being able to access fishery taxes by a borough, but this allows              
 that to happen in most places.  The fishery taxes that are being              
 collected in some of the boroughs out to the west of them are in              
 addition to the state fishery tax or landing tax so it is an                  
 additional burden on the fishermen who are already in trouble right           
 now.  He related it has been a feeling of all the communities in              
 the Craig area that a borough is not acceptable.   He suggested the           
 uniqueness of any area in the state as compared to another needs to           
 be considered.                                                                
  TAPE 96-14, SIDE B                                                           
 Number 010                                                                    
  MS. MARLA ADKINS , testifying from Cordova, stated she is not                
 opposed to a borough, but she is opposed to both borough and city             
 governments.  She observed that as far as closing the fiscal gap in           
 Juneau, right now the state takes the raw fish tax for various                
 areas, and if boroughs are formed, the boroughs will take that tax,           
 so she doesn't see that as helping to close the fiscal gap.  She is           
 opposed to SB 280 in its current form, and she does not believe a             
 borough should be formed without a vote of the people.                        
 Number 075                                                                    
  MS. DENNY WEATHERS , testifying from Cordova, stated her strong              
 opposition to SB 280, basically because of level of service.  If              
 the area she lives in was incorporated into a borough they would              
 lose their school system, and they cannot travel to Cordova for               
 schooling.  All they would get out of it is being taxed.                      
  ERIC WEATHERS , testifying from Cordova, also stated his opposition          
 to SB 280.  He and his wife live on an island outside of Cordova,             
 and when he goes to Cordova to shop he pays city taxes.  If they              
 become part of a borough, it will mean more taxes for him.                    
 Number 101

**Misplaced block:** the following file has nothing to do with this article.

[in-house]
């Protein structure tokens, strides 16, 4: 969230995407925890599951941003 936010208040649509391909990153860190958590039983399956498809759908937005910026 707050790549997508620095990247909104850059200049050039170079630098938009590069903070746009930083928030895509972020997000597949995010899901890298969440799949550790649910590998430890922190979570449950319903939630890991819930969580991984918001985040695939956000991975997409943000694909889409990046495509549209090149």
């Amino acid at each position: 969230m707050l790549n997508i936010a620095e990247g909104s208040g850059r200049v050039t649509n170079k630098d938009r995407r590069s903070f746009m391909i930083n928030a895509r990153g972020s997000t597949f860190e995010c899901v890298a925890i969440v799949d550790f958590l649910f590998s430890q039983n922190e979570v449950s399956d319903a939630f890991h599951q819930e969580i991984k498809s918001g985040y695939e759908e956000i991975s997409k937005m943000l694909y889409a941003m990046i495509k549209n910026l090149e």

MS. JANE BROWN , testifying from Glennallen, voiced her opposition           
 to SB 280 because she believes it is unconstitutional.  She pointed           
 out that as far as Glennallen carrying its own weight, they live in           
 an area where sanitation, garbage, sewer and medical are all                  
 private enterprise.  She said as far as taxing the pipeline in                
 their area, it is on the decline, and passage of the legislation              
 will be a large burden on the individuals living there.  She also             
 pointed out that most of the land in that area is uninhabited                 
 swamp, and if it were taxed, it would probably decrease the value             
 of the residents' property.                                                   
 Number 120                                                                    
  JOHN KUNIC , testifying in Glennallen, stated his opposition to SB
 280 because there is no basis for a tax in that area and there is             
 no industry.  He also believes the legislation is unconstitutional.           
 Number 128                                                                    
  SENATOR TORGERSON  pointed out that for 1994 the assessed evaluation         
 for the Copper River Basin is approximately $65,000,000, and if oil           
 and gas property is included, it is another approximately                     
 $600,000,000, so there is some assessed evaluation.                           
 Number 132                                                                    
  HERMAN DILLBACK , a resident of Slana testifying in Glennallen,              
 echoed earlier testimony that SB 280 is unconstitutional.  He                 
 suggested incorporation should  be based on an autonomy level that            
 the communities have themselves in order to contribute to the                 
 revenues of the state.  He said if the state is concerned about the           
 revenue that it is sharing with the communities all over the state,           
 communities that don't have an economy that will produce some sort            
 of income and a revenue sharing to the state, he doesn't understand           
 why they should be put in a situation where they are taxed and not